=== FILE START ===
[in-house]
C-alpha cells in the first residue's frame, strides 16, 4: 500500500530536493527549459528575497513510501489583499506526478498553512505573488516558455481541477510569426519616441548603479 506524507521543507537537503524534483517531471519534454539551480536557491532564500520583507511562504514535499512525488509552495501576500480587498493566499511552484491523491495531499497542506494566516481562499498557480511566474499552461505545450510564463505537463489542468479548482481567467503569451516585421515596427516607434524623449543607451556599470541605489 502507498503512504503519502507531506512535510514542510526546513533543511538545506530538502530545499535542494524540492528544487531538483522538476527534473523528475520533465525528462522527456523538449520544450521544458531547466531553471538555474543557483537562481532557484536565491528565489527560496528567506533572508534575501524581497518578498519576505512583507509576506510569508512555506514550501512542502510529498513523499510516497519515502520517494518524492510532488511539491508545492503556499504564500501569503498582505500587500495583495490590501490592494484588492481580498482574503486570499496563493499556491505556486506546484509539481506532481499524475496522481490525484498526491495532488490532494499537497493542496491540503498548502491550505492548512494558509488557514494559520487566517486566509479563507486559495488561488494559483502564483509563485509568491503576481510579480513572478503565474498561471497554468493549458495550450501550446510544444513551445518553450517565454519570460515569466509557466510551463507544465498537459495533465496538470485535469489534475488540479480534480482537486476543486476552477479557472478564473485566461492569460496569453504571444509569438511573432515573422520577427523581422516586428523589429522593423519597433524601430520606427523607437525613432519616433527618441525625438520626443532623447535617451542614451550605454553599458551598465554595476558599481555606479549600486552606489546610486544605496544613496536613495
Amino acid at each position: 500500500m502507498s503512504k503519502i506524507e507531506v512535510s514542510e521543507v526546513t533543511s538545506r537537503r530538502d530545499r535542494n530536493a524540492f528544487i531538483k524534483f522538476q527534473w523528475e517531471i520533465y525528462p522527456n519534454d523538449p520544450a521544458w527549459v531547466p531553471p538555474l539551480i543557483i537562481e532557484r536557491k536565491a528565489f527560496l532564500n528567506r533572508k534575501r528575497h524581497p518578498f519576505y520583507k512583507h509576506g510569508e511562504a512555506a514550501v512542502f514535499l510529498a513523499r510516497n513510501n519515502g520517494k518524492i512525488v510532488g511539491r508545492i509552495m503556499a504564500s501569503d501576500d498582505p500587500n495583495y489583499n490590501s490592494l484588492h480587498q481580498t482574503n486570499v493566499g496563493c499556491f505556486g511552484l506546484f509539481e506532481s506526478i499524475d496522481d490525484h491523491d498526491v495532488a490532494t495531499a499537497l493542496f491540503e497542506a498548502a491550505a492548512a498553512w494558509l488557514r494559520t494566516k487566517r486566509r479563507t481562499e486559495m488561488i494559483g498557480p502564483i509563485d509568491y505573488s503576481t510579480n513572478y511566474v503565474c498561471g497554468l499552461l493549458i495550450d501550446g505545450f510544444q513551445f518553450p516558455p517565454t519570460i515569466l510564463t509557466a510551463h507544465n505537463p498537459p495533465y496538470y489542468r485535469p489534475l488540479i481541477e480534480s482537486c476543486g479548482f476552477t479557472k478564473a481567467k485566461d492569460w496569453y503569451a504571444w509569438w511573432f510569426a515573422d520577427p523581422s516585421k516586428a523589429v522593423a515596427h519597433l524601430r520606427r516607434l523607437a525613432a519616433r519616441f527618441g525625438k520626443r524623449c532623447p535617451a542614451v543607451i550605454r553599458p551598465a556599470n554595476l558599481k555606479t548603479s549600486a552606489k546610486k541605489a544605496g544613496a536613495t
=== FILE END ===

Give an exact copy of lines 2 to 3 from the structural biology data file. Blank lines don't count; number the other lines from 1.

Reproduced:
C-alpha cells in the first residue's frame, strides 16, 4: 500500500530536493527549459528575497513510501489583499506526478498553512505573488516558455481541477510569426519616441548603479 506524507521543507537537503524534483517531471519534454539551480536557491532564500520583507511562504514535499512525488509552495501576500480587498493566499511552484491523491495531499497542506494566516481562499498557480511566474499552461505545450510564463505537463489542468479548482481567467503569451516585421515596427516607434524623449543607451556599470541605489 502507498503512504503519502507531506512535510514542510526546513533543511538545506530538502530545499535542494524540492528544487531538483522538476527534473523528475520533465525528462522527456523538449520544450521544458531547466531553471538555474543557483537562481532557484536565491528565489527560496528567506533572508534575501524581497518578498519576505512583507509576506510569508512555506514550501512542502510529498513523499510516497519515502520517494518524492510532488511539491508545492503556499504564500501569503498582505500587500495583495490590501490592494484588492481580498482574503486570499496563493499556491505556486506546484509539481506532481499524475496522481490525484498526491495532488490532494499537497493542496491540503498548502491550505492548512494558509488557514494559520487566517486566509479563507486559495488561488494559483502564483509563485509568491503576481510579480513572478503565474498561471497554468493549458495550450501550446510544444513551445518553450517565454519570460515569466509557466510551463507544465498537459495533465496538470485535469489534475488540479480534480482537486476543486476552477479557472478564473485566461492569460496569453504571444509569438511573432515573422520577427523581422516586428523589429522593423519597433524601430520606427523607437525613432519616433527618441525625438520626443532623447535617451542614451550605454553599458551598465554595476558599481555606479549600486552606489546610486544605496544613496536613495
Amino acid at each position: 500500500m502507498s503512504k503519502i506524507e507531506v512535510s514542510e521543507v526546513t533543511s538545506r537537503r530538502d530545499r535542494n530536493a524540492f528544487i531538483k524534483f522538476q527534473w523528475e517531471i520533465y525528462p522527456n519534454d523538449p520544450a521544458w527549459v531547466p531553471p538555474l539551480i543557483i537562481e532557484r536557491k536565491a528565489f527560496l532564500n528567506r533572508k534575501r528575497h524581497p518578498f519576505y520583507k512583507h509576506g510569508e511562504a512555506a514550501v512542502f514535499l510529498a513523499r510516497n513510501n519515502g520517494k518524492i512525488v510532488g511539491r508545492i509552495m503556499a504564500s501569503d501576500d498582505p500587500n495583495y489583499n490590501s490592494l484588492h480587498q481580498t482574503n486570499v493566499g496563493c499556491f505556486g511552484l506546484f509539481e506532481s506526478i499524475d496522481d490525484h491523491d498526491v495532488a490532494t495531499a499537497l493542496f491540503e497542506a498548502a491550505a492548512a498553512w494558509l488557514r494559520t494566516k487566517r486566509r479563507t481562499e486559495m488561488i494559483g498557480p502564483i509563485d509568491y505573488s503576481t510579480n513572478y511566474v503565474c498561471g497554468l499552461l493549458i495550450d501550446g505545450f510544444q513551445f518553450p516558455p517565454t519570460i515569466l510564463t509557466a510551463h507544465n505537463p498537459p495533465y496538470y489542468r485535469p489534475l488540479i481541477e480534480s482537486c476543486g479548482f476552477t479557472k478564473a481567467k485566461d492569460w496569453y503569451a504571444w509569438w511573432f510569426a515573422d520577427p523581422s516585421k516586428a523589429v522593423a515596427h519597433l524601430r520606427r516607434l523607437a525613432a519616433r519616441f527618441g525625438k520626443r524623449c532623447p535617451a542614451v543607451i550605454r553599458p551598465a556599470n554595476l558599481k555606479t548603479s549600486a552606489k546610486k541605489a544605496g544613496a536613495t